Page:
Overwhelmed with info, need help shopping for a desktop amp
Dec 30, 2012 at 6:58 PM Thread Starter Post #1 of 7

streetpirate

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Occasional lurker first time poster,
 
I have a set of vintage MCS cans that I'm very happy with. I have only done a side by side comparison with some
Bose OE2's and other than total volume my old MCS cans blew them out of the water.
 
Instead of upgrading to some Grado sr60s or sr80s, I'm thinking that I want to try amplifying the headphones I have.
 
I only use them at home so I have no need of a portable amp, and always run them through a receiver.
 
I'm handy with a soldering iron and have built a couple guitar pedals so a DIY kit would be acceptable.
 
From what I can gather, I don't need portability, I don't need DAC, I would like something I can plug into the 1/4" headphone output on my receiver, and want to spend $80-$120.
 
I read 92 ohms across the coils on my headphones and my receiver doesn't have quite the power to fully drive them.
 
 
I hear good things about this Dayton
 
http://www.parts-express.com/pe/showdetl.cfm?Partnumber=300-383
 
 
I also hear good things about the Filo amps, but have no clue which would be right for my needs
 
 
 
Thanks for any advise you can give!
 
Jan 4, 2013 at 2:27 AM Post #3 of 7

flatmap

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Starving student would be a fun project.... and lots of satisfied users.  Might be the way that I'd go.  Have not heard it personally, but you can find a number of accounts on the threads here.
 
The little dot amps can be awfully fun... the mk I starting around $110... but then there's shipping.  Though you might run across a mk ii on the used market .  I think that might be pretty great.
 
The Fiio's are quite nice... though if I recall right, they are battery operated in this price range and charge off off a usb charge circuit.  Someone else should be able to chime in and give you the real info on this; many users here!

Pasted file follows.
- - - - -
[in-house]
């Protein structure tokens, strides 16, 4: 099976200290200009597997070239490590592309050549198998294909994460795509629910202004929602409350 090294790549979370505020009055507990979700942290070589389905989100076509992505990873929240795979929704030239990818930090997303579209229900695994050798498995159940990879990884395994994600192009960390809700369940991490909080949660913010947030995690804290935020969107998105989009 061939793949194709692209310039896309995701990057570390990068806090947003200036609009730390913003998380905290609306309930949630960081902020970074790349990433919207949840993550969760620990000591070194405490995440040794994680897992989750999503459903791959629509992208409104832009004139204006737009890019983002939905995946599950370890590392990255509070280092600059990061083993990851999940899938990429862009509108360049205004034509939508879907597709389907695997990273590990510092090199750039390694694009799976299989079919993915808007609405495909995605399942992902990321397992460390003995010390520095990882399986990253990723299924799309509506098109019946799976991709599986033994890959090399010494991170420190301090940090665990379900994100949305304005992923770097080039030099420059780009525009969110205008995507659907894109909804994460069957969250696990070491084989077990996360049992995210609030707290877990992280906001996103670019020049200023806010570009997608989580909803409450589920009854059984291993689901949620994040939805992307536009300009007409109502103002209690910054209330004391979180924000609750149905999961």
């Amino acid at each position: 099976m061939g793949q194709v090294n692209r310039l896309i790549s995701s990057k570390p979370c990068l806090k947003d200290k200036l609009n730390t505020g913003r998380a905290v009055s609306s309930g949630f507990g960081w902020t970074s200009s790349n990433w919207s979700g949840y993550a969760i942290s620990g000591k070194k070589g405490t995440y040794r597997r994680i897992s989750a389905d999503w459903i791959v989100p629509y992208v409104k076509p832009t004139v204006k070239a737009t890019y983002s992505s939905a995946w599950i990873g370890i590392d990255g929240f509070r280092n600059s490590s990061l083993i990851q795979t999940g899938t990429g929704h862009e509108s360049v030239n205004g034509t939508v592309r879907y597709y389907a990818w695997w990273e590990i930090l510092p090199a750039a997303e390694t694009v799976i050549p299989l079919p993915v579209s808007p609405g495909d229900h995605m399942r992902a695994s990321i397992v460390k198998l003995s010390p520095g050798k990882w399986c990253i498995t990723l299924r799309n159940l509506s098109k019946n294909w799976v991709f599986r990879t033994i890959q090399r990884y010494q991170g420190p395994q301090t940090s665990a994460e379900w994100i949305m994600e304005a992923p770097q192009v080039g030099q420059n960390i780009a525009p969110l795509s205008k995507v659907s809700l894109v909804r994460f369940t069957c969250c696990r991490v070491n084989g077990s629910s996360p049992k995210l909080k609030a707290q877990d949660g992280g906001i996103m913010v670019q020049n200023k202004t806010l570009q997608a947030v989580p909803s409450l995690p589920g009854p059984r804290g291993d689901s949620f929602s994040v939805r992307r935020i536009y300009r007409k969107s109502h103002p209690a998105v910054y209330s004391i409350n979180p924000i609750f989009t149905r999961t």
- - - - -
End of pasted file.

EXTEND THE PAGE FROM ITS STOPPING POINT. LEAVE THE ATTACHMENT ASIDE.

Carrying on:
And in taking the signal from your receiver, you might want to come out of a 'tape out' if there is one.  That way you'll be sure to get the signal from the main amp section.  Not in all cases, but some receivers run the headphone out through an op-amp... and not necessarily the best possible.  Just depends on what you've got.
 
Jan 9, 2013 at 9:22 PM Post #5 of 7

streetpirate

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Thanks for the replies, I was starting to think I'm such a noob that this thread was getting ignored :)
 
The receiver is a Sony str-de897,
 
http://www.crutchfield.com/S-l4NDBdX1wRA/p_158STD897S/Sony-STR-DE897-Silver.html#details-tab
 
nothing in the manual mentions anything about the headphone jack other than that it exists
 
I do have an optical out for md/tape, but logic is telling me that the rca out for tape only functions when the input is selected for tape, and I need the headphone amp to work with multiple inputs without having to get back there and switch cables. I have zero experience with optical audio and other than that I am thinking the headphone jack is the only switchable output (switchable as in it is easy to unplug from the front to have the sound run through the regular speakers) that works with all inputs.
 
all the tube amp kits I have seen seem to start at the $200 range, and for my first foray I've set my upper limit at around $130.
 
From what I've read elsewhere on the forums, it looks like my best bet will be the Little Dot MkII.
 
If I fall in love with this little amp and decide to build a more attractive aluminum/wood case, will I have ground hum issues? I seem to recall that coming up as an issue a few times in DIY amp threads.
 
 
 
wait... how much do I even care if it's a tube amp? Are tubes going to make much of a real difference in this price range other than cool factor and bragging rights?
 
Jan 9, 2013 at 10:46 PM Post #6 of 7

flatmap

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Right, looks like there is no analog tape output.  And this is the receiver
you already own right?  It's not like you're looking to buy a receiver as
well.  
 
Anyway, looking at the specs, it does appear that there is
a set of "fixed-level 2nd zone stereo RCA line outputs,
allowing you send analog audio signals to another zone. "
That should provide the line-out signal you want
to take to your separate headphone amp.  That allows you to
completely bypass the receiver's built-in headphone circuit.
 
In terms of tube vs solid state, both (of course) can be very good.
As a complete generalization, a tube amp will tend to give you
more 'tone color and body'... and sometimes more 'sonic space
and depth of field."  A solid state amp will tend to give
you better bass... and sometimes more drive and excitement.  Both
can have good properties -- depending on what you find most
satisfying and depending on how your headphone responds.
 

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